I came down with a cold during one semester of college. Having even a simple cold on
top of ME/CFS is worse than miserable. Viruses deplete my energy even more and take twice as long as normal to go away. By three o’clock on February 9, 2012, I’d already given up on doing any homework, cooking, cleaning--anything that involved physical or mental effort. My dinner would be a bowl of cereal, again. The only reason I went to my classes was out of guilt for the money my parents were withdrawing from their retirement savings to help pay for my education.
In my English seminar class, we were discussing how students and faculty spend their
time. Some students admitted that they didn’t put their full effort into their classes
because of their extracurricular activities and jobs. I also didn’t put my full effort into
school, but my reason was medical. The thought saddened me. Money would always be a problem because I wouldn’t be able to work full-time. Plus, I’d have constant medical expenses to pay.
At the end of class, I had a little time before the next bus to my apartment complex
arrived. I sat on a bench around the corner from the classroom, set my backpack on my lap, and put my head down on my arms on top of my backpack. I hadn’t had a full fifteen minutes of rest yet that day, and my custom is to take one such rest period each
morning and afternoon. I decided to pray for five to ten minutes and then catch the bus.
I prayed, Please give me release . . . No, relief. I meant relief. Please give me relief. I’m
ready to give up. I don’t know how this is all going to turn out, but it’s going to turn out
for my good. Help me.
My nose began running and I sniffed. Please.
“Are you all right?” a man asked.
I hadn’t heard him coming. I lifted my head and saw that it was my professor, a thin man in his thirties with brown hair. His office wasn’t this way, so I was surprised to see him.
“Oh, I’m just really, really tired and wanted to rest,” I answered, straightening my back
some and trying to smile.
“Are you not getting enough sleep?” There was his charming British accent.
“Well . . .” I glanced to my left and right and saw no one else around.
That gave me the courage to tell him the whole truth.
“I thought it was you, I wasn’t sure. It’s easy to just walk by,” he said quickly.
“I’ll tell you something about myself. I have chronic fatigue syndrome.”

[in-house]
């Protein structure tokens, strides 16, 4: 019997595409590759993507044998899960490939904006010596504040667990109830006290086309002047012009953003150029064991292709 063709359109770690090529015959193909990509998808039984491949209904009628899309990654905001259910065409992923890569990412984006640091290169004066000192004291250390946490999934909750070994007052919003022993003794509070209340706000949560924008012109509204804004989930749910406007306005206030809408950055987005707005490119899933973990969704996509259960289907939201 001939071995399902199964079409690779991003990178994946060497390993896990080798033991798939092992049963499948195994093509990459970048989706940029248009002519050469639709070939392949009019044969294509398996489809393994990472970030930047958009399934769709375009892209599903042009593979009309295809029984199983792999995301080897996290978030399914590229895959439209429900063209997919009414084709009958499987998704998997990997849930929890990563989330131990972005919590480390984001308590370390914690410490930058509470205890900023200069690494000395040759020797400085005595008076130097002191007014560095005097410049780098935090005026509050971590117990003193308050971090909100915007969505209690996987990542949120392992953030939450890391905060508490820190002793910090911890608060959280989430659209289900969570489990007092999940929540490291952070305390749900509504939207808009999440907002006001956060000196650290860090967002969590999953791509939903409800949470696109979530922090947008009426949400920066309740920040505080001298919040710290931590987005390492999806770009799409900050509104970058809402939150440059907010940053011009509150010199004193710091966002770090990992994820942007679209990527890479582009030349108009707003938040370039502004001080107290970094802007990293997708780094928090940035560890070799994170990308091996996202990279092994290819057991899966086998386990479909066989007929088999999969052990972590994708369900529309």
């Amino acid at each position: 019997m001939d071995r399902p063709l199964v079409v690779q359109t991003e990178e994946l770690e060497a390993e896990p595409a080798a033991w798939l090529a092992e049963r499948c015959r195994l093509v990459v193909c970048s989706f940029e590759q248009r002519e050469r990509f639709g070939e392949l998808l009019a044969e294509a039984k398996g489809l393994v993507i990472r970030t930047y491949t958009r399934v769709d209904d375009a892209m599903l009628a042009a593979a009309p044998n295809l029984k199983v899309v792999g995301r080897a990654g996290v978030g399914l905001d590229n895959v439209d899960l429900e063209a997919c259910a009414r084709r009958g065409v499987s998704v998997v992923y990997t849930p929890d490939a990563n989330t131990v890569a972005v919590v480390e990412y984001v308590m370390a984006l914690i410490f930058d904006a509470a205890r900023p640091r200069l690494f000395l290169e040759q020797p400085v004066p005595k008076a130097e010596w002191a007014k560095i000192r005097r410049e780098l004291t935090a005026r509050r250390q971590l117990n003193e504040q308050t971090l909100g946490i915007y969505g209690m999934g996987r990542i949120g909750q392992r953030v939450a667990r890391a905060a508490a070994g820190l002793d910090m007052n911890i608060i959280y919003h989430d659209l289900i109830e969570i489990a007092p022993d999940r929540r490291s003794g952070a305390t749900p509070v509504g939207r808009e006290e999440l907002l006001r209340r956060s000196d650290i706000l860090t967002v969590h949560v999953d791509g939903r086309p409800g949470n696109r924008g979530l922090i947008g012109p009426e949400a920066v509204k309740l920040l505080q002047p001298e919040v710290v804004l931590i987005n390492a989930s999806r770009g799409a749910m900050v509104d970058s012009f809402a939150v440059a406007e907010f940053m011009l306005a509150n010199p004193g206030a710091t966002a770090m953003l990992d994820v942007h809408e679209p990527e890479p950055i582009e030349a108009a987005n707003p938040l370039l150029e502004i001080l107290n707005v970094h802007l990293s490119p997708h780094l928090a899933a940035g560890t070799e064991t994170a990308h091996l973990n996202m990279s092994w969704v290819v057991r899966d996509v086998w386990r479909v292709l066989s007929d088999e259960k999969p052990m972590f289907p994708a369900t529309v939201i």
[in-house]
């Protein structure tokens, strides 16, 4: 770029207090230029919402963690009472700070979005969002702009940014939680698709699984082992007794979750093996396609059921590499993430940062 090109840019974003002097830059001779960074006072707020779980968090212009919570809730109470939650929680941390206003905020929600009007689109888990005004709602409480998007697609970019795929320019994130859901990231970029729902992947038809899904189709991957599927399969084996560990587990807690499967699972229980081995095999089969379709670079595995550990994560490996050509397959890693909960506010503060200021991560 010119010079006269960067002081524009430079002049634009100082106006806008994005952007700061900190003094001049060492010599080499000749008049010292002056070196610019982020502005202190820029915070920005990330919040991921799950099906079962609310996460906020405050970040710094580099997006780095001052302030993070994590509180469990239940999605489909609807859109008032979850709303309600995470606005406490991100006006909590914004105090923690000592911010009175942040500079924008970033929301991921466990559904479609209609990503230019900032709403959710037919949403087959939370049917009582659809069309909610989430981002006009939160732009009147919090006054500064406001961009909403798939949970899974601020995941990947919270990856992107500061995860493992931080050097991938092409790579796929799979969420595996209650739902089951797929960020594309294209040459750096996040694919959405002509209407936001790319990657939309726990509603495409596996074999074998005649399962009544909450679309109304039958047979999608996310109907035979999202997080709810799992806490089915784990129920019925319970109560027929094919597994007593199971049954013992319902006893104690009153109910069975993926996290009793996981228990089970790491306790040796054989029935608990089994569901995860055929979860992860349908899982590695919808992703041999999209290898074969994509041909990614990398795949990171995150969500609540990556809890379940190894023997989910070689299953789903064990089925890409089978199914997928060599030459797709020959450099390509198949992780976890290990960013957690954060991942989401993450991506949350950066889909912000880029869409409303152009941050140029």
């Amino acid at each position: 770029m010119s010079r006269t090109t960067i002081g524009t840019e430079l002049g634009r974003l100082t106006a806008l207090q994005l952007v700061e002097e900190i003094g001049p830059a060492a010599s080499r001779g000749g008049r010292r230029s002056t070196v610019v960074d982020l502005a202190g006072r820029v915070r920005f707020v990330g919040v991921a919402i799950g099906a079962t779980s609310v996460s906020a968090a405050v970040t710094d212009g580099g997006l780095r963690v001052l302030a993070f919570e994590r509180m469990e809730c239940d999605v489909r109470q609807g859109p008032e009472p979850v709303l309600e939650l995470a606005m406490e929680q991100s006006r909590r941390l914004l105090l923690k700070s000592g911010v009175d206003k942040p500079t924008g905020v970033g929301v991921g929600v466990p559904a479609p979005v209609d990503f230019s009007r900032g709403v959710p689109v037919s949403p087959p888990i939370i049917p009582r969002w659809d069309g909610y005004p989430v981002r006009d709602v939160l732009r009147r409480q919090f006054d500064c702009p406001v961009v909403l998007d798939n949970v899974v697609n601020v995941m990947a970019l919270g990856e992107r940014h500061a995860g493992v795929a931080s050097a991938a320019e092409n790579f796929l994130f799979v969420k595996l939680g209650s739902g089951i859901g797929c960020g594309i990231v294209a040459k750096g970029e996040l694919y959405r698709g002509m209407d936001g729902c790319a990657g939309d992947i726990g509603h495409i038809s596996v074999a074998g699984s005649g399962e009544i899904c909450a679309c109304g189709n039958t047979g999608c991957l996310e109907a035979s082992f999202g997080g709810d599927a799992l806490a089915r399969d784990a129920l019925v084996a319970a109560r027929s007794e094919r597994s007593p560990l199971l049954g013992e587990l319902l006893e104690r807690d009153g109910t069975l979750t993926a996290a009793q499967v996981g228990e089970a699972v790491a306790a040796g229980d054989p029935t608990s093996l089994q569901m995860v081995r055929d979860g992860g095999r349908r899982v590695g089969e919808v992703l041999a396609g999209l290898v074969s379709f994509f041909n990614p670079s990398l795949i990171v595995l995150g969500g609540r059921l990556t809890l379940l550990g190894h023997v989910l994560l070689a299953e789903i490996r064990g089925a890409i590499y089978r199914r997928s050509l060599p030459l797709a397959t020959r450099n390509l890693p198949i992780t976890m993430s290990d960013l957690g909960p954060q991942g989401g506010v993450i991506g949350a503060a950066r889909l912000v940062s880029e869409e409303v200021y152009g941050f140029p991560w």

“Ah, that’s debilitating,” he replied.
So he believed it was a real illness. I remembered his comment on a reading response
in which I mentioned a doctor calling me crazy: “I know what you mean.” I appreciated
that comment at the time, but had never thanked him for it.
“It’s amazing I’m still in school.” My voice wobbled. I couldn’t have looked attractive with my too-long bangs in my eyes and my loose ponytail, and crying wouldn’t help. I hadn’t had the energy to get a haircut.
“I know.” He meant it. “My brother had it. Ten years.” I hunched again slightly at the
thought of spending ten years like this, and he put out his hand in a stop gesture. “Not
saying that you’ll have it that long. How long has it been going on?”
“Two and a half.” It sounded far too long to me.
“Two and a half? Are you on any medicines?”
“Yeah, but they don’t work.” I thought of the antibiotic my doctor had put me on.
“That’s hard. And they’re just now considering it a real illness . . .”
He mentioned the couches upstairs, saying they would be more comfortable if I wanted to nap, and I explained that I had to catch the bus soon. He asked about my diet and whether I’d found any sort of support group.
More important, more than once, he said, “If there’s anything I can do for you, let me
Just stopping was the best thing he could have done, showing me he cared. He walked on, saying he was headed to the library to get some coffee at the coffee shop inside. Astounded and relieved, I stared at the door through which he left. Thank you, Jesus! At once, I remembered what I’d prayed for and realized that I’d experienced an instant yes response to prayer. Then I cried. These tears were more of gratitude than out of pain. And for that I remain truly thankful.
Darla Nagel is a writing tutor and a copy editor of books about business and health. She
has lived in Michigan her entire life and has lived with myalgic encephalomyelitis since
2009. Despite that illness, she earned a bachelor’s degree in English with a creative
writing concentration from Central Michigan University in 2012. She has published
creative nonfiction and investigative journalism. Her blog about life with chronic illnesses
and invisible disabilities at darlanagel.com is a major way she works to enlighten
people, especially health care professionals, about the needs of people with myalgic
encephalomyelitis and other overlooked illnesses.